Chandra Talpade Mohanty’s intellectual projects have consistently foregrounded a deep and rigorous critique of power—the power of capitalism, colonialism, and racialization, ethnic nationalism and heteropatriarchy—and have established the significance of feminist perspectives for struggles for economic and social justice. Her work is generative and provocative for critical cultural communication scholarship in providing methodological tools with which to think about the nexus between power and knowledge, discourse, the appropriation of the local and the particular for the formation of the global and vice versa, the formation of universals abstracted from their histories and social formations such as the “Third World Woman,” identity, and historical materialism. Hers is an intellectual project, grounded in feminism, that takes on the thorny task of carving out solidarities through critique. Her project delineates its own ideological standpoint and formulates a feminist historical materialism that strives methodologically to hold local particularities and their global implications in a tight grip. Mohanty’s work is, in fact, a provocation to formulate modes of analysis that are founded on a careful epistemological critique, such that it has often been used most productively to unravel the formulation of ethnocentric universalism. As such, Mohanty’s work has been particularly relevant for the fields of black cultural studies, feminist media studies, postcolonial communication studies, transnational media studies, race, and communication within critical cultural communication studies.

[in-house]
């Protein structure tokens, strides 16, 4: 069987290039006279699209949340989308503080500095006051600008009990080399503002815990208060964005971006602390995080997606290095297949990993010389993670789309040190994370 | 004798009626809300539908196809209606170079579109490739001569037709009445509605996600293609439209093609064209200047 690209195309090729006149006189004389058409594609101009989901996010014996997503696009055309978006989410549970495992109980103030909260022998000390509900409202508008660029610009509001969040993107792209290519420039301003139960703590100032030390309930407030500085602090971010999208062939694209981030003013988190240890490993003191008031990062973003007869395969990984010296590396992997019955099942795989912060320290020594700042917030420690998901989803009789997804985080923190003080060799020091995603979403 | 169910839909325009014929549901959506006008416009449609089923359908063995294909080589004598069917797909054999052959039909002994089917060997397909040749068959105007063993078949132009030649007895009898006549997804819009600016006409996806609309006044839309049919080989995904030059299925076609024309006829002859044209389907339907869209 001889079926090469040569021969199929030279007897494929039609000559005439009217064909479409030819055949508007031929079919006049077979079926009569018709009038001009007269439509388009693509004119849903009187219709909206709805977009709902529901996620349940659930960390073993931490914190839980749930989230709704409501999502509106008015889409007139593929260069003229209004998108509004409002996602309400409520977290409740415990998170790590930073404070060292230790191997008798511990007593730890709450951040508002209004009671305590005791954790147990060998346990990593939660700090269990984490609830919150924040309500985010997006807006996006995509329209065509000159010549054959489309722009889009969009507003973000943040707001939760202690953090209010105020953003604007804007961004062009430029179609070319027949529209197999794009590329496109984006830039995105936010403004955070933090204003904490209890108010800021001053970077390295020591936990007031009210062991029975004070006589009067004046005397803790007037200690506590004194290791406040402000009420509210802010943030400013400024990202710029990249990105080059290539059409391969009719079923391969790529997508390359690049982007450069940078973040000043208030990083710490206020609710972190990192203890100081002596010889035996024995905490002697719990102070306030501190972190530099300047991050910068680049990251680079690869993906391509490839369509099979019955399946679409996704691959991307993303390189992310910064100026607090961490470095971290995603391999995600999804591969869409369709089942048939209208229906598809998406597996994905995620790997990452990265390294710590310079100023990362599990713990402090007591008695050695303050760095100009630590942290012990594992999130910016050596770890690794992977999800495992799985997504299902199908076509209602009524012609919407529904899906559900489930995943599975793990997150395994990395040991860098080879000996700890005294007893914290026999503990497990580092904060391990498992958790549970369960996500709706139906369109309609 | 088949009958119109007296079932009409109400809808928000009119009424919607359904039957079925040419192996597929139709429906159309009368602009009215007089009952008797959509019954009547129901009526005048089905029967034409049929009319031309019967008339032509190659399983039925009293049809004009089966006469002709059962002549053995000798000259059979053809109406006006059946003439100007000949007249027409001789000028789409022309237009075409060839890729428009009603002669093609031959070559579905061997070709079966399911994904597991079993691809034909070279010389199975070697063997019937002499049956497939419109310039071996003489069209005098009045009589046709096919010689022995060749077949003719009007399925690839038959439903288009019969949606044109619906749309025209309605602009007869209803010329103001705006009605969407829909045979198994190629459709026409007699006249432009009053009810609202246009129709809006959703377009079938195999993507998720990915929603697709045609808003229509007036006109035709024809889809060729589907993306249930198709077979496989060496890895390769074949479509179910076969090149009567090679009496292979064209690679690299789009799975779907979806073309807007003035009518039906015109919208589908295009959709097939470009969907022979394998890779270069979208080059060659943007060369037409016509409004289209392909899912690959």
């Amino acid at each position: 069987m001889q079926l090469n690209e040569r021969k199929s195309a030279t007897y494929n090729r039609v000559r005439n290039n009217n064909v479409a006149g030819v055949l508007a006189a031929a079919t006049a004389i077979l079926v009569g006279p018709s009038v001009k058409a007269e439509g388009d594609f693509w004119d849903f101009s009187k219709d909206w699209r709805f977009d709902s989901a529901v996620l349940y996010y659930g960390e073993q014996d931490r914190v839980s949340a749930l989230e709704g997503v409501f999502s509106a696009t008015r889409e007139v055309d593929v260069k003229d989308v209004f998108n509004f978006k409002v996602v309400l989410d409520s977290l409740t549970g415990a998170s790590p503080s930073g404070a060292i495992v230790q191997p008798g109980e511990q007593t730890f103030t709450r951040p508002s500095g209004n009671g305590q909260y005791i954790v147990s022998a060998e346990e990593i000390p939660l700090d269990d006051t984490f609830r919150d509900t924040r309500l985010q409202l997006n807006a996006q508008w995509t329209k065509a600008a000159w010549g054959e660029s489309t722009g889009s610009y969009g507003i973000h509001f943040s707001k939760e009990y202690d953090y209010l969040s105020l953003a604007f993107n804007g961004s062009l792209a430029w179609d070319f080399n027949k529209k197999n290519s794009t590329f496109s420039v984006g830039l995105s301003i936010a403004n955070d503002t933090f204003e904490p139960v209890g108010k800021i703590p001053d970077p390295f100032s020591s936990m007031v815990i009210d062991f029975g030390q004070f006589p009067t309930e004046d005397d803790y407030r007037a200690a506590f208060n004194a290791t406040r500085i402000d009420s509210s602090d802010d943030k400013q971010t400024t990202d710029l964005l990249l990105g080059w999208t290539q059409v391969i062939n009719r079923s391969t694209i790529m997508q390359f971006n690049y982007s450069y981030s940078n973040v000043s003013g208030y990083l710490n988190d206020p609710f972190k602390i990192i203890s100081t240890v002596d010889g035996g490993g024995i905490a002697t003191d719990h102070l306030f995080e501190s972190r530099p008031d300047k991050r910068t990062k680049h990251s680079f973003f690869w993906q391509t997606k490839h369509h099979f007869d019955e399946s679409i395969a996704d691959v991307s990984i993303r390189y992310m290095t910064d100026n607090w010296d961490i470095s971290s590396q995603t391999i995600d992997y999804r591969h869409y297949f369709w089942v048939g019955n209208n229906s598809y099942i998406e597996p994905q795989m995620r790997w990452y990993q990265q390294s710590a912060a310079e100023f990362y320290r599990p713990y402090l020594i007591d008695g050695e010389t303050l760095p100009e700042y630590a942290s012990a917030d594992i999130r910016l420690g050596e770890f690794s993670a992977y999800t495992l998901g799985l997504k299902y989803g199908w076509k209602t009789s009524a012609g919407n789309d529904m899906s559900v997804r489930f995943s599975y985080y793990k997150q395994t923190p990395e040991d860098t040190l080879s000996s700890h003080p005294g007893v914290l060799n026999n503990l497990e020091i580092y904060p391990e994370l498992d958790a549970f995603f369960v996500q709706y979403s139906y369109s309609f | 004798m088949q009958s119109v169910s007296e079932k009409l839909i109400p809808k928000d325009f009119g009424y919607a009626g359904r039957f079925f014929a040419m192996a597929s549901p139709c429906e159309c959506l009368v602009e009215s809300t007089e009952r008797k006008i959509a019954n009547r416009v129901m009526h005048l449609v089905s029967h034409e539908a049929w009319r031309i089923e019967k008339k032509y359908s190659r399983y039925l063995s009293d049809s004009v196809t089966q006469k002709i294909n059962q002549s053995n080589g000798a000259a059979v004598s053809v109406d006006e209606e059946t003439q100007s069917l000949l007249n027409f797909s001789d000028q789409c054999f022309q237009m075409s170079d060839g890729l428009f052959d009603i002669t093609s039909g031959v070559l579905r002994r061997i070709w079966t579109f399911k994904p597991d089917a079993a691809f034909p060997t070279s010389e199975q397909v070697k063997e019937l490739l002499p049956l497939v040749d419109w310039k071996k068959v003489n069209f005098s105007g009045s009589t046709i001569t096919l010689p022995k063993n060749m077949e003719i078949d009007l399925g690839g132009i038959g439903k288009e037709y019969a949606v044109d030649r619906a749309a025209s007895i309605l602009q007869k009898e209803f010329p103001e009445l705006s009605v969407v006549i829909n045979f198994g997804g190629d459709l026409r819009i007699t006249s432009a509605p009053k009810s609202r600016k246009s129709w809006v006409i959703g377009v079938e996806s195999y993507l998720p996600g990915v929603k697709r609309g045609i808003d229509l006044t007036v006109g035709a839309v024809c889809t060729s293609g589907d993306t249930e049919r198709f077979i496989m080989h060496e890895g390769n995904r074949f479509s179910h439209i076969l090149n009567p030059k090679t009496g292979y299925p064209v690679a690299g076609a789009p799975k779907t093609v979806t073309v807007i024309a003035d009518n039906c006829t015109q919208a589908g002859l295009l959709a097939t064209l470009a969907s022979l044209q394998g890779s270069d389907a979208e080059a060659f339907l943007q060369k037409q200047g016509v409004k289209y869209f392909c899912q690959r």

Mary E. Triece
The term ideology originated in 1796 and has been taken up in a variety of ways by scholars in disciplines including communication, sociology, anthropology, and economics. Generally understood as an organized set or system of belief, the term over the past 200 years has been variously situated vis à vis material relations and processes of production; has been assigned negative, positive, and neutral connotations; has been rejected as outmoded and replaced by the more sweeping term discourse; and has been revived as once again being relevant by contemporary scholars. Ideology is closely associated with the economic theories of Karl Marx and Friedrich Engels, who first used the concept in The German Ideology, published in 1845–1846. Marx and Engels discussed ideology specifically in terms of the economic means and relations of production and framed it largely in negative terms, as the ideas of the ruling class intended to distort or mystify processes of capitalist exploitation. Early 20th-century Marxist followers like Vladimir Lenin, Georg Lukács, and Antonio Gramsci expanded the understanding of the word to include the belief systems of either dominant or resistant groups. Throughout the 20th century, the structuralist theories of Louis Althusser lent the word ideology a deterministic quality. Althusser and others explored how Ideological State Apparatuses (ISAs), such as schools, churches, and media, constitute subject positions for individuals, leaving them little room for agency or struggle against oppressive thought systems. Structuralism’s emphasis on the primacy and force of ideology reached its apex in poststructuralist, postmodernist, and post-Marxist theories that discursified the material—that is, it made no distinction between belief systems and the real world of relations, processes, systems, etc. These theories invigorated discussions surrounding epistemology, ontology, and the role of communication in forming identities and shaping social struggles. Critics of poststructuralist, postmodernist, and post-Marxist theories have attempted to resituate ideology within its original theoretical context of Marxist dialectical materialism. These efforts attempt to show the importance, for theory and for democratic struggle, of distinguishing between ideas and real-world experience.